Another writer who never quite made it to the paperback market. This novella is as good as some of the lesser books in that format, and it’s clearly better than Eando Binder and others, but it’s completely forgettable. Prominent men have been vanishing, and it turns out they are being transported to other “dimensions,” although actually they are alternate worlds, not dimensions. A typically thinly described hero figures out what is going on and has adventures in multiple worlds.10/26/22

Fear Today – Gone Tomorrow by Robert Bloch, Award, 1971 

This collection is almost entirely science fiction, which was not really Bloch’s strength, although “Toy for Juliette” is quite good – a time traveler kidnaps a mam who turns out to be Jack the Ripper. Aliens discuss the foibles of humanity. The cure for overpopulation ends up being even worse. People travel through time for various reasons. Venusians invade Earth in the form of beautiful women. A couple of real  good stories, a couple of rather bad ones, and the rest are all entertaining. 10/24/22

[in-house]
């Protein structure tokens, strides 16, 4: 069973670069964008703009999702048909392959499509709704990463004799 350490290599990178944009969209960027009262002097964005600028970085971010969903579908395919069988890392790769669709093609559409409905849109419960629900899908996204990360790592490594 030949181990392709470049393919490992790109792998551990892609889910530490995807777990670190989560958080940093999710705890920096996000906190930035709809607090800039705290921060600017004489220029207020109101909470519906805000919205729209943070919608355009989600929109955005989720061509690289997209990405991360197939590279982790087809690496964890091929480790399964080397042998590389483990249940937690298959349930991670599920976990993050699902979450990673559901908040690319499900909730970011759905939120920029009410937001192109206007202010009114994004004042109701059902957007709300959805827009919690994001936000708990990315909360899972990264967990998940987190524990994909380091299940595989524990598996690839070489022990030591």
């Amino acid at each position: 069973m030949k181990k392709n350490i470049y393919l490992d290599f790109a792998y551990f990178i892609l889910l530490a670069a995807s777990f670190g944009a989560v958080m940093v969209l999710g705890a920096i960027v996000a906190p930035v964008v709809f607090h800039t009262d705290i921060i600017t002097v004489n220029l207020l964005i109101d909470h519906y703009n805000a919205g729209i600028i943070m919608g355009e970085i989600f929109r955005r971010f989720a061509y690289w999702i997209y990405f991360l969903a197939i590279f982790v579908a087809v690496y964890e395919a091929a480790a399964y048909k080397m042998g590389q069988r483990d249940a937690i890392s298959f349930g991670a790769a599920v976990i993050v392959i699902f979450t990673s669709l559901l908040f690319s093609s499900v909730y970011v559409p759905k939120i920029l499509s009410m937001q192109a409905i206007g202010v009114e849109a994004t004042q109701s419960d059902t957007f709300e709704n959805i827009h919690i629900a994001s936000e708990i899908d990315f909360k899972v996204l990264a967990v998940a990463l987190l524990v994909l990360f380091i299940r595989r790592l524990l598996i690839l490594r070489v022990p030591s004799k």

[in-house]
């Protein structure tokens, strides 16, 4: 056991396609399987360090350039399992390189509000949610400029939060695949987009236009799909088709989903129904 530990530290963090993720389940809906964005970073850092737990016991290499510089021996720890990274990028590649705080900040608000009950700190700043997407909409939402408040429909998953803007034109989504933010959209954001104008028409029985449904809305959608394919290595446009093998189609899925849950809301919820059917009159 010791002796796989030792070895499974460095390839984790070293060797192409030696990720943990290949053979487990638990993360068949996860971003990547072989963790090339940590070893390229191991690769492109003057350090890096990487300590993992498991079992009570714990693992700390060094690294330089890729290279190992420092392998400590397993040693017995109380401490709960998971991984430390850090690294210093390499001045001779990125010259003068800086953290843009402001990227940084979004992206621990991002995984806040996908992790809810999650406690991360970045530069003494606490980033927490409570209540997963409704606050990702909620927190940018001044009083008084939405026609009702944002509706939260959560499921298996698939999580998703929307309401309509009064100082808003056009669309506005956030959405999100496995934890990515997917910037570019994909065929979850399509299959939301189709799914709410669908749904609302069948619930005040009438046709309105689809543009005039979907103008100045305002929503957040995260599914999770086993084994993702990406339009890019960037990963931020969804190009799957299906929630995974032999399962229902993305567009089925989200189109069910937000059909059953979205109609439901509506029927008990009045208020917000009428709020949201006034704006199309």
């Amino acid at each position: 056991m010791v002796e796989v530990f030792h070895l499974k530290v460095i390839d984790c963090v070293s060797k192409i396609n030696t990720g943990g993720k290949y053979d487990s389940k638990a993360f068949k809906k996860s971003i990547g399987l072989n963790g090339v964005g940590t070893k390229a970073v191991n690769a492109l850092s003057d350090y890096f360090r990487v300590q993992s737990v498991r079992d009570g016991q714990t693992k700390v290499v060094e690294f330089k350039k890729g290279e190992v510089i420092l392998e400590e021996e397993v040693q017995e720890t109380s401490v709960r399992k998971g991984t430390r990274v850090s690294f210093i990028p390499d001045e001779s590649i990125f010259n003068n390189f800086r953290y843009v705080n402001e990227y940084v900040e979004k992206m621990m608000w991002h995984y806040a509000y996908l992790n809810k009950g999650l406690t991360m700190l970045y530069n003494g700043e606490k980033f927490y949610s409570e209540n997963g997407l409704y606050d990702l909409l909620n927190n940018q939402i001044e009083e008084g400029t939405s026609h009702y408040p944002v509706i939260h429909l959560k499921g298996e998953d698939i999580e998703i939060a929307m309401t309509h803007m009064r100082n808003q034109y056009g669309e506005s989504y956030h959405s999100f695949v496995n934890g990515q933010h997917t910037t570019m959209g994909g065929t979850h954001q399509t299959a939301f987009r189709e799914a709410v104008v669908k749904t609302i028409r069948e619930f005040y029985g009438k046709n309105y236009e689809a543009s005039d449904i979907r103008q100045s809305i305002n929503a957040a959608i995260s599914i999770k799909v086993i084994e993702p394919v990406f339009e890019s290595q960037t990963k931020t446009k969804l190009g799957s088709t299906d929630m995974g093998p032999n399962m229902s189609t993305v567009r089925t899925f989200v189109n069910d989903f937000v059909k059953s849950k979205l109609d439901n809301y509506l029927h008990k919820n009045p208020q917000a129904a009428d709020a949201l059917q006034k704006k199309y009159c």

Eye in the Sky by Philip K. Dick, Ace, 1957 

One of my favorites of Dick’s novel. An accident at an experimental station throws eight people into a shared coma. A succession of world masters emerge, each shaping the world to their preconceptions – religious mania, paranoia, political fantasizing, a dislike of sex, etc. The various characters have to survive in the odd worlds in which they find themselves, and incapacitate the architect of each reality. This was the first of his novels to use genuinely surreal imagery, though it is completely rationalized in this case. I suspect this was great fun to write and it’s still a real treat to read.  10/23/22